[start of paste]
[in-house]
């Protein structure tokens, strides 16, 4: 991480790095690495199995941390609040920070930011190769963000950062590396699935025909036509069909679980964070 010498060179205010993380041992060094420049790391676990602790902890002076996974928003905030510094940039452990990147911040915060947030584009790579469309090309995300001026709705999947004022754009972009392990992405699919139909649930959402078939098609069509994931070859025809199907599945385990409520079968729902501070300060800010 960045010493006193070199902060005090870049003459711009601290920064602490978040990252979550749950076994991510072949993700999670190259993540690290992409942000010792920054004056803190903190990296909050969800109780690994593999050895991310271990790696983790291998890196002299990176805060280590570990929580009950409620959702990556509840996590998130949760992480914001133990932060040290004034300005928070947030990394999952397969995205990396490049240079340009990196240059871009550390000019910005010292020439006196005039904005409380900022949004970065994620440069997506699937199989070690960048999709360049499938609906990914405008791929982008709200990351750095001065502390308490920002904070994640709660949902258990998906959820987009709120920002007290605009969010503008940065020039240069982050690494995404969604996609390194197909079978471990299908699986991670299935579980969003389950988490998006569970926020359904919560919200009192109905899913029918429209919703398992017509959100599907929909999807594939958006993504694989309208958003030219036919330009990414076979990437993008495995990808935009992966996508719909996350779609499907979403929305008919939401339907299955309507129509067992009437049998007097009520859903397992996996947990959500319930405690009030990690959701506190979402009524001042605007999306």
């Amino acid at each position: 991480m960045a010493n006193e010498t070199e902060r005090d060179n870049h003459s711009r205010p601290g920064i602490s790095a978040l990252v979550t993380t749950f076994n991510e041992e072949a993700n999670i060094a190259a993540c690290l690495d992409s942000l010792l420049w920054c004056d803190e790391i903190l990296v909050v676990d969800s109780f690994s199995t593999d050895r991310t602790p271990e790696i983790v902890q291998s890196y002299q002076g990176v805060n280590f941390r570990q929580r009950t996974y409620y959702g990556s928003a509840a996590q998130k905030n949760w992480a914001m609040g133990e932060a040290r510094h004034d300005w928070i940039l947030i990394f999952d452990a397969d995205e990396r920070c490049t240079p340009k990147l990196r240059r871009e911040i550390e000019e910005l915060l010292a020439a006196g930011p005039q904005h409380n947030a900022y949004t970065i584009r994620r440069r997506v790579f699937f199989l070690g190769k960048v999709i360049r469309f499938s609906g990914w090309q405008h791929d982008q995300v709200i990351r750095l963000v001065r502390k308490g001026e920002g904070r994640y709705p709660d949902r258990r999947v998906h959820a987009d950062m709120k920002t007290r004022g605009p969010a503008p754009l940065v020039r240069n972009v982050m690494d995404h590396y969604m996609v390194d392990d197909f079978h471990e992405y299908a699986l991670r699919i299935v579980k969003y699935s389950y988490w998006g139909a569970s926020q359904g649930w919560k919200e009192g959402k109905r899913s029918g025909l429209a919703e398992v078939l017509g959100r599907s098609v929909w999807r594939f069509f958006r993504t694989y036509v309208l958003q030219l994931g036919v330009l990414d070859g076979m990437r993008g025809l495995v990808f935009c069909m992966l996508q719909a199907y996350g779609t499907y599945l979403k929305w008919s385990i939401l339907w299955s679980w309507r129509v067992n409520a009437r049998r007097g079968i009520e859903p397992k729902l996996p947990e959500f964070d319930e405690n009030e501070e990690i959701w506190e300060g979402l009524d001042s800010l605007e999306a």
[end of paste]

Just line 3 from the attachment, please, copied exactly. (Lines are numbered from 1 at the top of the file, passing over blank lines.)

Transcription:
């Amino acid at each position: 991480m960045a010493n006193e010498t070199e902060r005090d060179n870049h003459s711009r205010p601290g920064i602490s790095a978040l990252v979550t993380t749950f076994n991510e041992e072949a993700n999670i060094a190259a993540c690290l690495d992409s942000l010792l420049w920054c004056d803190e790391i903190l990296v909050v676990d969800s109780f690994s199995t593999d050895r991310t602790p271990e790696i983790v902890q291998s890196y002299q002076g990176v805060n280590f941390r570990q929580r009950t996974y409620y959702g990556s928003a509840a996590q998130k905030n949760w992480a914001m609040g133990e932060a040290r510094h004034d300005w928070i940039l947030i990394f999952d452990a397969d995205e990396r920070c490049t240079p340009k990147l990196r240059r871009e911040i550390e000019e910005l915060l010292a020439a006196g930011p005039q904005h409380n947030a900022y949004t970065i584009r994620r440069r997506v790579f699937f199989l070690g190769k960048v999709i360049r469309f499938s609906g990914w090309q405008h791929d982008q995300v709200i990351r750095l963000v001065r502390k308490g001026e920002g904070r994640y709705p709660d949902r258990r999947v998906h959820a987009d950062m709120k920002t007290r004022g605009p969010a503008p754009l940065v020039r240069n972009v982050m690494d995404h590396y969604m996609v390194d392990d197909f079978h471990e992405y299908a699986l991670r699919i299935v579980k969003y699935s389950y988490w998006g139909a569970s926020q359904g649930w919560k919200e009192g959402k109905r899913s029918g025909l429209a919703e398992v078939l017509g959100r599907s098609v929909w999807r594939f069509f958006r993504t694989y036509v309208l958003q030219l994931g036919v330009l990414d070859g076979m990437r993008g025809l495995v990808f935009c069909m992966l996508q719909a199907y996350g779609t499907y599945l979403k929305w008919s385990i939401l339907w299955s679980w309507r129509v067992n409520a009437r049998r007097g079968i009520e859903p397992k729902l996996p947990e959500f964070d319930e405690n009030e501070e990690i959701w506190e300060g979402l009524d001042s800010l605007e999306a």